Defendant said he came from Cumberland, where he was once the possessor of a large estate, which he had lost by bonds. He denied that the children were neglected, but said that he left to procure work, and was unable to come home at night in consequence of the weather. He did not wish the children to be taken to the house and was quite willing to keep and provide for them.

The magistrates said the manner in which he had acted was much to his disgrace, and sentenced him to ten days’ imprisonment, telling him that when he came out he would hare to provide for his children.


Southeastern Gazette, 4 January 1853.

Elizabeth Ann Paternoster was charged with stealing several sheets, the property of Martha Thompson, landlady of the "Man of Kent."

Prosecutrix deposed that the prisoner came to lodge at her house during last hopping season. Witness’s husband being very ill, she made an agreement with the prisoner to take charge of the lower part of the house which the lodgers occupied, at a stated remuneration. Prisoner said she might make herself quite comfortable about it, and she would attend to it. Witness’s husband died about a month since, and on the day afterwards she missed four pairs of sheets. Prisoner denied knowing anything about them, and witness again left her in charge, telling her to keep the doors locked. After that the sheets were constantly missing, and on the previous day witness found several more missing, and told prisoner if she would go round to the pawnbrokers’ shops with her, and they did not identify her as the person who had pledged them, she would look over it. Prisoner at first expressed her willingness to go, but afterwards said "It's no use going, I know how it will be, and will give you the tickets." She afterwards gave witness the duplicates for five sheets. Had lost altogether ten pairs. Witness then gave her into custody. She now identified three of the sheets produced as her property.

William Wood, assistant to Mr. Edmett, pawnbroker, deposed to the sheets produced being pledged by the prisoner, on different dates, she having pledged them in the name of Farley.

Police-constable Judges deposed to taking the prisoner into custody, when she said that if they would give her time she would get them out.

Committed to the Borough Sessions.


Kentish Gazette, 11 January 1853.


The Epiphany Sessions for this borough were held on Monday, at the Town Hall, before Sir W. B. Riddell, Bart., Recorder, and the following magistrates:— H. W. Joy, (Mayor), and Messrs. Argles Godden, Stacey, Hydo, Ellis, and Whichcord.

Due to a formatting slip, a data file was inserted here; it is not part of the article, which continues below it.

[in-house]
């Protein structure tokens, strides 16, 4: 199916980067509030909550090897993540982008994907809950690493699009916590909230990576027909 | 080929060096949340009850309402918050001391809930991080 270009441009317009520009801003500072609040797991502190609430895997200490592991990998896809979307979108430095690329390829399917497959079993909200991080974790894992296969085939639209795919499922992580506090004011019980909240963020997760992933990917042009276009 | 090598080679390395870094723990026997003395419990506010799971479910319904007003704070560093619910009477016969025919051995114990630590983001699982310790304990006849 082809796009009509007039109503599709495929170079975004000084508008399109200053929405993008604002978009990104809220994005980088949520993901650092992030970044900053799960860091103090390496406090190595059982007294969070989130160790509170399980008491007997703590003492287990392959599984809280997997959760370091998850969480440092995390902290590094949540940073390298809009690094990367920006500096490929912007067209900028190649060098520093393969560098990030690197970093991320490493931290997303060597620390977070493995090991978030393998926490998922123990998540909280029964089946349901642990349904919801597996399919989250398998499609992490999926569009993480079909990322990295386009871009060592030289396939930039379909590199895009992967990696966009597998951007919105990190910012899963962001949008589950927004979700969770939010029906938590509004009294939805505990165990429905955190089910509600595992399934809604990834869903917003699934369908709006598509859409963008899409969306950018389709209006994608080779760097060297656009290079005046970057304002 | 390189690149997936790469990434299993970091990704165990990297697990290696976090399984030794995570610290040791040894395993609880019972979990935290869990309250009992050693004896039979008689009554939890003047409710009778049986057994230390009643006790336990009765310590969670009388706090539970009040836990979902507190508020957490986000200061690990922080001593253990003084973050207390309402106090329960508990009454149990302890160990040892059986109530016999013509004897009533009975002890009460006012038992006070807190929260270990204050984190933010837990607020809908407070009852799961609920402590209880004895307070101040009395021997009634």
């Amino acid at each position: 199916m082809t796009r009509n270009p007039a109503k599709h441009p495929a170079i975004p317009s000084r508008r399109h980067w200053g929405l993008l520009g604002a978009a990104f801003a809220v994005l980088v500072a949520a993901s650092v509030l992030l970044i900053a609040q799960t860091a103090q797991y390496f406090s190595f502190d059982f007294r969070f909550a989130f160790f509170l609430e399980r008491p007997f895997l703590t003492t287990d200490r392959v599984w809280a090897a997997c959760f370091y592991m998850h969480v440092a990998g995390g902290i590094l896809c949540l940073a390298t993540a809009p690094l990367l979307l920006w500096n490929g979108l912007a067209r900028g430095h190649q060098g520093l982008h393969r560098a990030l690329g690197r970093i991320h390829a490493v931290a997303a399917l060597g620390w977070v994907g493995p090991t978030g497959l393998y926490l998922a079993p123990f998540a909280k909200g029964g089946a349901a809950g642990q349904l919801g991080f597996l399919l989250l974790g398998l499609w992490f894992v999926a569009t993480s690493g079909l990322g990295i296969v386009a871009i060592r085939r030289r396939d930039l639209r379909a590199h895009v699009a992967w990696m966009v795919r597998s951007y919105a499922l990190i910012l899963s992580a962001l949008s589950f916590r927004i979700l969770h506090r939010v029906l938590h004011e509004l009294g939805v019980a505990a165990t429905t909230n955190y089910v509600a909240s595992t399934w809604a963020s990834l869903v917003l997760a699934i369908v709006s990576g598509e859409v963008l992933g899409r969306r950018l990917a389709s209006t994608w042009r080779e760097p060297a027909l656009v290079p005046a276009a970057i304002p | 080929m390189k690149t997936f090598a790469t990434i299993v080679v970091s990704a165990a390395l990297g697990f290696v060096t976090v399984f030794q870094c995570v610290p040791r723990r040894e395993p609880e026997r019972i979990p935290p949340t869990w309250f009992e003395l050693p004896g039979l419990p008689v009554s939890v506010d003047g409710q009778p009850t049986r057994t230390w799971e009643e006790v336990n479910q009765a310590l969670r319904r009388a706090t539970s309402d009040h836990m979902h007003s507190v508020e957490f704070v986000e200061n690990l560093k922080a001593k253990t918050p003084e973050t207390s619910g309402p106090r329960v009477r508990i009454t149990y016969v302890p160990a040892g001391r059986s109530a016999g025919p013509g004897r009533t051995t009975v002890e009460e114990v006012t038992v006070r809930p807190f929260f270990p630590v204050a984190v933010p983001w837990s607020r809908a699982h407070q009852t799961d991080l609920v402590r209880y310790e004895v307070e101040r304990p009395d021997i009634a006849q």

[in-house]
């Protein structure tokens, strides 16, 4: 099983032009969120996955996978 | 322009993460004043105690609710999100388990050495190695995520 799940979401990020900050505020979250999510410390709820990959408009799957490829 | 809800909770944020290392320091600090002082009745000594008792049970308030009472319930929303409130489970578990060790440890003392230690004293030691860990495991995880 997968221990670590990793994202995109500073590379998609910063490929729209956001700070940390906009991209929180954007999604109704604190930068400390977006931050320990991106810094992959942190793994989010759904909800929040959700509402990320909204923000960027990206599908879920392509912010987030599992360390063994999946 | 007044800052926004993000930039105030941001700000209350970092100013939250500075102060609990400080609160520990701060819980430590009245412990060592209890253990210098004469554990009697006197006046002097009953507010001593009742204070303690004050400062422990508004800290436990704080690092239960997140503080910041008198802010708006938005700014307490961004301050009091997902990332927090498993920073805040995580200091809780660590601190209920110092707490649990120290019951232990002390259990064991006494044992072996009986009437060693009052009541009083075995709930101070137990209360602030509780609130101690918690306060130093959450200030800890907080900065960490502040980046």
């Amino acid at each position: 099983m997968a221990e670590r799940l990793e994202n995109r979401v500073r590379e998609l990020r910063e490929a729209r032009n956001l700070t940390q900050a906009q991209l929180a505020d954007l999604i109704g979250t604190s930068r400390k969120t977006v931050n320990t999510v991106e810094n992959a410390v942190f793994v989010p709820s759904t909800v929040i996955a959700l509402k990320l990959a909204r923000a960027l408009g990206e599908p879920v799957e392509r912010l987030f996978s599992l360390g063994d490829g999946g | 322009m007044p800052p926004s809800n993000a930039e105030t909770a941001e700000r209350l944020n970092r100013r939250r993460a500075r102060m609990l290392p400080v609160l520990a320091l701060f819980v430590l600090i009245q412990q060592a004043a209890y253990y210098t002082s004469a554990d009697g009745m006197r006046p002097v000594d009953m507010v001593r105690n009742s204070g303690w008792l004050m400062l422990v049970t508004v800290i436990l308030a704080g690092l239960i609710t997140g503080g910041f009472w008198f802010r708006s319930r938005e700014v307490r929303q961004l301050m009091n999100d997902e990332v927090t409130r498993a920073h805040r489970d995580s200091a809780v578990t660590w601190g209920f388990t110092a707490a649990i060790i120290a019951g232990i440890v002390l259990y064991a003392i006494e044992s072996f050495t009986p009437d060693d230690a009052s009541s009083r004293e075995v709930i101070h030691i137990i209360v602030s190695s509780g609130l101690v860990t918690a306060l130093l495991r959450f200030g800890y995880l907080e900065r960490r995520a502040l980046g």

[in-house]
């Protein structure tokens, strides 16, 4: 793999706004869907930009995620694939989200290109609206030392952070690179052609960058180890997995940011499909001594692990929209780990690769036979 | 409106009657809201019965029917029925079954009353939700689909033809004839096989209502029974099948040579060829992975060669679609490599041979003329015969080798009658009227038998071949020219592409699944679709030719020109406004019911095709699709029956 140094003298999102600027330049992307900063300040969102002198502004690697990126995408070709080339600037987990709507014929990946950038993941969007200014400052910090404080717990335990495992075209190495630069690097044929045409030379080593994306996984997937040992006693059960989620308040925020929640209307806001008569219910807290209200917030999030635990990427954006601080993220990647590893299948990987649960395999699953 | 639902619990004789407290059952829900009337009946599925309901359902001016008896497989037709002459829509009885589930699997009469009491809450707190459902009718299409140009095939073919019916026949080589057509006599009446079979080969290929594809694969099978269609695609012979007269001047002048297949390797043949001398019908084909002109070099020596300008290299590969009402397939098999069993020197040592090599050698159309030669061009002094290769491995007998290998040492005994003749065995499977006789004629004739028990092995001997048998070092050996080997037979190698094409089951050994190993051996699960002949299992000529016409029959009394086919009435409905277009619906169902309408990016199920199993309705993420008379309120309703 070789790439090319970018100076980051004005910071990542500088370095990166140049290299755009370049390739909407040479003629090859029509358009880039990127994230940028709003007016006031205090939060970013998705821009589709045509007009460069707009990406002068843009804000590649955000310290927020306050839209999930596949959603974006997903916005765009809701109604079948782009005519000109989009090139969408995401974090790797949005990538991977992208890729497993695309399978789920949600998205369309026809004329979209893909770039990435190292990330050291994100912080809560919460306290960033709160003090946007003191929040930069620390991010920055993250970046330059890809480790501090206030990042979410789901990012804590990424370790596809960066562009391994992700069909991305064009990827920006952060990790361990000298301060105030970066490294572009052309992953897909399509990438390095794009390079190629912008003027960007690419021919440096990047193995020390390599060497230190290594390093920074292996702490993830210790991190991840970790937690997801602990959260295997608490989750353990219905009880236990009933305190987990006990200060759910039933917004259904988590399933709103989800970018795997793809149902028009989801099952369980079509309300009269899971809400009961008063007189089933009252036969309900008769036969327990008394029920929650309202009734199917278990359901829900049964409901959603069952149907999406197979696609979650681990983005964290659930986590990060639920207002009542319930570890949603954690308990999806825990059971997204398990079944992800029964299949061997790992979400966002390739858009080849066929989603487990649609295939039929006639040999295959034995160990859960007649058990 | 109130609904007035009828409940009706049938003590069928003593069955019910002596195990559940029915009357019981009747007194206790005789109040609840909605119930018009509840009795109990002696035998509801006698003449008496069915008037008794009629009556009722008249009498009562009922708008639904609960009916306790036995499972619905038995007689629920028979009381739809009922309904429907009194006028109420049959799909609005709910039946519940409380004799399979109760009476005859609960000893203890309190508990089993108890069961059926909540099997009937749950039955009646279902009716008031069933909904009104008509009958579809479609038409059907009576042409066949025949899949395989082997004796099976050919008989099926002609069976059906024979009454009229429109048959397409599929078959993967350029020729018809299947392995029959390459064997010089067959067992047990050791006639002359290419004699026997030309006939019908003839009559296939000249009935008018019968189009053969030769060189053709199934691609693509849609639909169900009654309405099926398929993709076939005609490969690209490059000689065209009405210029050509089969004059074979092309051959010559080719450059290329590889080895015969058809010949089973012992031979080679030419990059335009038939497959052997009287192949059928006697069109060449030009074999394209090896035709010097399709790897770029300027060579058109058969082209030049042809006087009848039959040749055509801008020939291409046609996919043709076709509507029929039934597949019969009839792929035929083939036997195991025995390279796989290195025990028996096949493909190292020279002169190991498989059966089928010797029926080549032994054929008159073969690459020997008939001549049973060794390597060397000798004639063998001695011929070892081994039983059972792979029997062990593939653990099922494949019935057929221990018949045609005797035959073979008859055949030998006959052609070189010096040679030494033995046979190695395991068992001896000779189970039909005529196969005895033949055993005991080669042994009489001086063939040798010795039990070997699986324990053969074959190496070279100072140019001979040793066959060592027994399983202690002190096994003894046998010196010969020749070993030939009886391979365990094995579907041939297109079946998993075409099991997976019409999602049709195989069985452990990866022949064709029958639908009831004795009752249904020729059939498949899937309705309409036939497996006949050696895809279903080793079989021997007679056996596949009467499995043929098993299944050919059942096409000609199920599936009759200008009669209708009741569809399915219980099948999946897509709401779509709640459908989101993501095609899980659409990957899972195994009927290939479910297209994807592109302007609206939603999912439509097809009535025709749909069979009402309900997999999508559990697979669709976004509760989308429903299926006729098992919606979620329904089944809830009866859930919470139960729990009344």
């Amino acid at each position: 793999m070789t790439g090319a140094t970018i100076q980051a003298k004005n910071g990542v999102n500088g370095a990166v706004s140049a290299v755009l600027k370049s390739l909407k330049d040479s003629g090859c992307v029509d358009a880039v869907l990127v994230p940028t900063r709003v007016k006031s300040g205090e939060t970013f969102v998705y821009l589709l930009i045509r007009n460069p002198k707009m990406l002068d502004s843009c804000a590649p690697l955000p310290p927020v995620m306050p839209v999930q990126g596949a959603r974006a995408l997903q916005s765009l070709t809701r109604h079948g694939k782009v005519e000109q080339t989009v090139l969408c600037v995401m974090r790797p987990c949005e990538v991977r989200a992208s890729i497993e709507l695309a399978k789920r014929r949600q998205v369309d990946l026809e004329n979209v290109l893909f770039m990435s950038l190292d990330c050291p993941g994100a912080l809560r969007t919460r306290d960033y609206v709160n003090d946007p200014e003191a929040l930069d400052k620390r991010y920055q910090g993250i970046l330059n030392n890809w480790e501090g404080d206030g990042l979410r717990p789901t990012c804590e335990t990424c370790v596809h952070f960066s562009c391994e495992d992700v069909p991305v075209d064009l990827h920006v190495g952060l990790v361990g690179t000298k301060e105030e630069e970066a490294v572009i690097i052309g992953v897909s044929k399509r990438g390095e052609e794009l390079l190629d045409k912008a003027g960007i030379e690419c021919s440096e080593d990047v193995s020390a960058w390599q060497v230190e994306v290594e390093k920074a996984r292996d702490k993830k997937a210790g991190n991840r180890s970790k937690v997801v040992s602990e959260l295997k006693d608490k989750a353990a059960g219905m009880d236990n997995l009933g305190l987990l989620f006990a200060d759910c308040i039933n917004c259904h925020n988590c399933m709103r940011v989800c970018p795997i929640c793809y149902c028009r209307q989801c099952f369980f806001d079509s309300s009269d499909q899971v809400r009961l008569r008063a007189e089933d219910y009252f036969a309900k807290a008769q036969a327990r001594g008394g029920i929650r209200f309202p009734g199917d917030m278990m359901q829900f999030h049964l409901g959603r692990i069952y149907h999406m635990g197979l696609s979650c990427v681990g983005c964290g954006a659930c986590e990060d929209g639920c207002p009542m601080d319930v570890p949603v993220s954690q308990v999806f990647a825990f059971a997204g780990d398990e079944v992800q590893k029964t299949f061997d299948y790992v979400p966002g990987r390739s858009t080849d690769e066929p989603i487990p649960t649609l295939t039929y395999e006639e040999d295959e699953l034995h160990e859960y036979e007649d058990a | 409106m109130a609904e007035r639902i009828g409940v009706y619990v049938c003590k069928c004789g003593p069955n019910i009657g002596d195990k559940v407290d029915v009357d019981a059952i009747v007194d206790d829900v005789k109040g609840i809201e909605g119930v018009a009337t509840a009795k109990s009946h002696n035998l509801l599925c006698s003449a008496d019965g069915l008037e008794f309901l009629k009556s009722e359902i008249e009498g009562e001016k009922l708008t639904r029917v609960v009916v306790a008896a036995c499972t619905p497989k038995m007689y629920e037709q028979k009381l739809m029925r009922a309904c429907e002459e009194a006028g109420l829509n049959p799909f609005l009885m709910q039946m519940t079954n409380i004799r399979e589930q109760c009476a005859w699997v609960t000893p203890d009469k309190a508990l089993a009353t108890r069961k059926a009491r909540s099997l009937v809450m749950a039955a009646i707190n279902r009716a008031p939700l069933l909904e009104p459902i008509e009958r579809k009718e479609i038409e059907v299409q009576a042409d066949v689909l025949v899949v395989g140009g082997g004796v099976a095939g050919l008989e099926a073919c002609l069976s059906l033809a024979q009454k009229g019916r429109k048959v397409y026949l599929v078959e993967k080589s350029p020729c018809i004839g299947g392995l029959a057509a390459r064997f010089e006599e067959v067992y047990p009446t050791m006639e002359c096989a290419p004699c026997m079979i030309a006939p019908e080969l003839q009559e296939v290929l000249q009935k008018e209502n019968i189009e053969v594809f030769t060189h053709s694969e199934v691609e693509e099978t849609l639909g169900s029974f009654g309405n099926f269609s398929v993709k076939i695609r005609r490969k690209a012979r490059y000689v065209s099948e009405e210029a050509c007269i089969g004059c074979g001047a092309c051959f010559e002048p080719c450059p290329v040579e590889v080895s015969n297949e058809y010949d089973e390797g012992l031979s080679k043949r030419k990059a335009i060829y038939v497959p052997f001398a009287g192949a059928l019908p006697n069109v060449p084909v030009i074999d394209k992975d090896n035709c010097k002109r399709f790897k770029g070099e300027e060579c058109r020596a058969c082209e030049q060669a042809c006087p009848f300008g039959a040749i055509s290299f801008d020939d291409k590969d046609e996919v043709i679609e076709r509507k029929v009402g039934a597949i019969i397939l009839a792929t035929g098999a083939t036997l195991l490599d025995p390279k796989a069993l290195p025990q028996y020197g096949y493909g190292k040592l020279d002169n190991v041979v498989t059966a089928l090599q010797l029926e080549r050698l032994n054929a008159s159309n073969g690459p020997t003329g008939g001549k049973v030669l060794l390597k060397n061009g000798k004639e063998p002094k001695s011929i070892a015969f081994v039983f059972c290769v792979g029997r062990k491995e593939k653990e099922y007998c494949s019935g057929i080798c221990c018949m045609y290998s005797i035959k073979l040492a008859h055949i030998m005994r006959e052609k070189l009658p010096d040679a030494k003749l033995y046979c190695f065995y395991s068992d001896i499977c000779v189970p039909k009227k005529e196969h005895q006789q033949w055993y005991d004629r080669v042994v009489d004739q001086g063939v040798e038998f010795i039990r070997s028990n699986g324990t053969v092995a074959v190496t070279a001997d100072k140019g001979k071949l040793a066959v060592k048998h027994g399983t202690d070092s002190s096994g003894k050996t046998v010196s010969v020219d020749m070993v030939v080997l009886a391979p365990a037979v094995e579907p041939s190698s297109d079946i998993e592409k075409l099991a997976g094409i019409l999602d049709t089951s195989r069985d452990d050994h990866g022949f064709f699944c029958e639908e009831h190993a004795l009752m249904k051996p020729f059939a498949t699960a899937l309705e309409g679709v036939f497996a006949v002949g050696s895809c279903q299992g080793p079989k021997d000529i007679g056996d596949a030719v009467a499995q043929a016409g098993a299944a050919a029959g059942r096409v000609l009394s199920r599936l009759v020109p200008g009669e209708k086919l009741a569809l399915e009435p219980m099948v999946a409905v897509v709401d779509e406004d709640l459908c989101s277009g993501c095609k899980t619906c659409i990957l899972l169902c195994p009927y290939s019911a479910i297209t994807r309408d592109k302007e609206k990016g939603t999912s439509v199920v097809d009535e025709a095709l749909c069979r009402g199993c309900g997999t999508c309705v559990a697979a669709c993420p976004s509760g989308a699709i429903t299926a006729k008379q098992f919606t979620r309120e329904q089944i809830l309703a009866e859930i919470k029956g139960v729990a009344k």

Elizabeth Ann Paternoster was charged with having stolen three sheets, the property of Martha Thompson landlady of the "Man of Kent" beer-shop, High-street.

Guilty:— Twelve calendar months' hard labour.


Southeastern Gazette, 27 September 1853.


Tuesday. (Before E. W. Joy, Esq., Mayor, and W. Haynes, Esq).

Stealing a Gown.

Julia Quennell, an Irishwoman, one of the tramps visiting the neighbourhood for hop-picking, was charged with stealing a gown, the property of Ann Newman, wife of Charles Newinan, plasterer, at present working at Ashford. It appeared that the prosecutrix had been residing for some weeks past at the "Man of Kent" beer-shop, Maidstone, where she was on Sunday, the 18th inst., and in the afternoon of that day had the gown in question hanging on a chair in the front parlour. About six o’clock in the evening the prisoner entered the room, and during the absence of Mrs. Newman she was seen to take the gown, roll it up, and conceal it beneath the skirt of her own dress, by Thos. Read, who went to bed immediately afterwards. The prisoner, on Monday morning, pawned the gown at Mr. Edmett’s for 1s. 6d., and was subsequently taken into custody, when she offered to redeem the gown if the prosecutor would forego any further proceedings.

The defendant pleaded that she was drunk at the time of the felony, and knew nothing about it.

These circumstances having been deposed to, the Bench committed the prisoner for trial at the Borough Sessions.


South Eastern Gazette, 1 November 1853.

Julia Quennell, 47, for stealing a gown, value 2s., the property of Charles Newman, on the 18th September.

Ann Newman, the wife of the prosecutor, stated that she was lodging at the "Man of Kent" beer-house on the 18th September, on the evening of which day she left her gown in a chair in the parlour. Prisoner came in, and remained there about half an hour. When she was gone she missed her shawl.

John Reed proved seeing the prisoner take the gown from the chair and put it under her own. She then said, "I’m drunk, you do as I do." He shortly afterwards went to bed.

William Wood, assistant to Mr. Edmett, pawnbroker, proved taking the gown produced in pledge from the prisoner on the 19th September, giving her 1s. 6d.

Police-constable Hills deposed to taking the prisoner into custody. She said, "If I get the gown will you let me go." From information she gave him he went to Mr. Edmett’s and got the gown.